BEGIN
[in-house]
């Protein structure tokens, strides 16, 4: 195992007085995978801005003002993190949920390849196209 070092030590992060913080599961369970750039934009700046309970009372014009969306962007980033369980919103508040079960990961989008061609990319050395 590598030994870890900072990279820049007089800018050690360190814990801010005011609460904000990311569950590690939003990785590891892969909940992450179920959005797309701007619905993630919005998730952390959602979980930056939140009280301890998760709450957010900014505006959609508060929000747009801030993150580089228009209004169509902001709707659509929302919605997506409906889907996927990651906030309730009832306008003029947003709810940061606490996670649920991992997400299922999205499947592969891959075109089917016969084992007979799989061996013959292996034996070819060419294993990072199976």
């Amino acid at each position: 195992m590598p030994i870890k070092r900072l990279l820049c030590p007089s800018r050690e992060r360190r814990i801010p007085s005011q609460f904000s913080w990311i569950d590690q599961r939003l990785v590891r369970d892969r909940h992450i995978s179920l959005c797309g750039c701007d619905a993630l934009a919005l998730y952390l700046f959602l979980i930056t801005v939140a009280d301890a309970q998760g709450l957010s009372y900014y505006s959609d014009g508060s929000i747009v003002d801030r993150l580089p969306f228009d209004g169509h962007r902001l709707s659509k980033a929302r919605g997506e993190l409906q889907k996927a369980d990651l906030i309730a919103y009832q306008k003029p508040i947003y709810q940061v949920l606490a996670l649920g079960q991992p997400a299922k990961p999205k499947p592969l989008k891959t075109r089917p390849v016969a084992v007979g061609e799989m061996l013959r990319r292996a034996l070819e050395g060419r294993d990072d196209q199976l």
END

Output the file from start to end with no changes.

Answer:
[in-house]
């Protein structure tokens, strides 16, 4: 195992007085995978801005003002993190949920390849196209 070092030590992060913080599961369970750039934009700046309970009372014009969306962007980033369980919103508040079960990961989008061609990319050395 590598030994870890900072990279820049007089800018050690360190814990801010005011609460904000990311569950590690939003990785590891892969909940992450179920959005797309701007619905993630919005998730952390959602979980930056939140009280301890998760709450957010900014505006959609508060929000747009801030993150580089228009209004169509902001709707659509929302919605997506409906889907996927990651906030309730009832306008003029947003709810940061606490996670649920991992997400299922999205499947592969891959075109089917016969084992007979799989061996013959292996034996070819060419294993990072199976």
């Amino acid at each position: 195992m590598p030994i870890k070092r900072l990279l820049c030590p007089s800018r050690e992060r360190r814990i801010p007085s005011q609460f904000s913080w990311i569950d590690q599961r939003l990785v590891r369970d892969r909940h992450i995978s179920l959005c797309g750039c701007d619905a993630l934009a919005l998730y952390l700046f959602l979980i930056t801005v939140a009280d301890a309970q998760g709450l957010s009372y900014y505006s959609d014009g508060s929000i747009v003002d801030r993150l580089p969306f228009d209004g169509h962007r902001l709707s659509k980033a929302r919605g997506e993190l409906q889907k996927a369980d990651l906030i309730a919103y009832q306008k003029p508040i947003y709810q940061v949920l606490a996670l649920g079960q991992p997400a299922k990961p999205k499947p592969l989008k891959t075109r089917p390849v016969a084992v007979g061609e799989m061996l013959r990319r292996a034996l070819e050395g060419r294993d990072d196209q199976l």